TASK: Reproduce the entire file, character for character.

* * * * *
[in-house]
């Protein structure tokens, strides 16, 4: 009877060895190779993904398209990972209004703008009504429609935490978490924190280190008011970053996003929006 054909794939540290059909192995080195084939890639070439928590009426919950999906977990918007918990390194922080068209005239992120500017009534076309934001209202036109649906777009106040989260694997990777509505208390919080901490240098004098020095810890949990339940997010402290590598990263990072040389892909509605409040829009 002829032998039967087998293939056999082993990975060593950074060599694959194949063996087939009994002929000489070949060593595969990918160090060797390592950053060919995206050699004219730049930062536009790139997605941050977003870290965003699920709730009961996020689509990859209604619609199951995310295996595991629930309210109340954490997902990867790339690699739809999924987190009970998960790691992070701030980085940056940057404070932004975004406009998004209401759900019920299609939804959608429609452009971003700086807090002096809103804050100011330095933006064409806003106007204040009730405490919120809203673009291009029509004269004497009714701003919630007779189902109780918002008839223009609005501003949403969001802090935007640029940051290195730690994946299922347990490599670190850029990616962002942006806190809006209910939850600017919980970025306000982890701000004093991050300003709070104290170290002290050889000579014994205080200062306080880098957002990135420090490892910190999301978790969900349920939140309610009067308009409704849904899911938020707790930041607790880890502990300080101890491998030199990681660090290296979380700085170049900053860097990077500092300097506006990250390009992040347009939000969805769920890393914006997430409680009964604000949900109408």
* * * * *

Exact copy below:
[in-house]
């Protein structure tokens, strides 16, 4: 009877060895190779993904398209990972209004703008009504429609935490978490924190280190008011970053996003929006 054909794939540290059909192995080195084939890639070439928590009426919950999906977990918007918990390194922080068209005239992120500017009534076309934001209202036109649906777009106040989260694997990777509505208390919080901490240098004098020095810890949990339940997010402290590598990263990072040389892909509605409040829009 002829032998039967087998293939056999082993990975060593950074060599694959194949063996087939009994002929000489070949060593595969990918160090060797390592950053060919995206050699004219730049930062536009790139997605941050977003870290965003699920709730009961996020689509990859209604619609199951995310295996595991629930309210109340954490997902990867790339690699739809999924987190009970998960790691992070701030980085940056940057404070932004975004406009998004209401759900019920299609939804959608429609452009971003700086807090002096809103804050100011330095933006064409806003106007204040009730405490919120809203673009291009029509004269004497009714701003919630007779189902109780918002008839223009609005501003949403969001802090935007640029940051290195730690994946299922347990490599670190850029990616962002942006806190809006209910939850600017919980970025306000982890701000004093991050300003709070104290170290002290050889000579014994205080200062306080880098957002990135420090490892910190999301978790969900349920939140309610009067308009409704849904899911938020707790930041607790880890502990300080101890491998030199990681660090290296979380700085170049900053860097990077500092300097506006990250390009992040347009939000969805769920890393914006997430409680009964604000949900109408």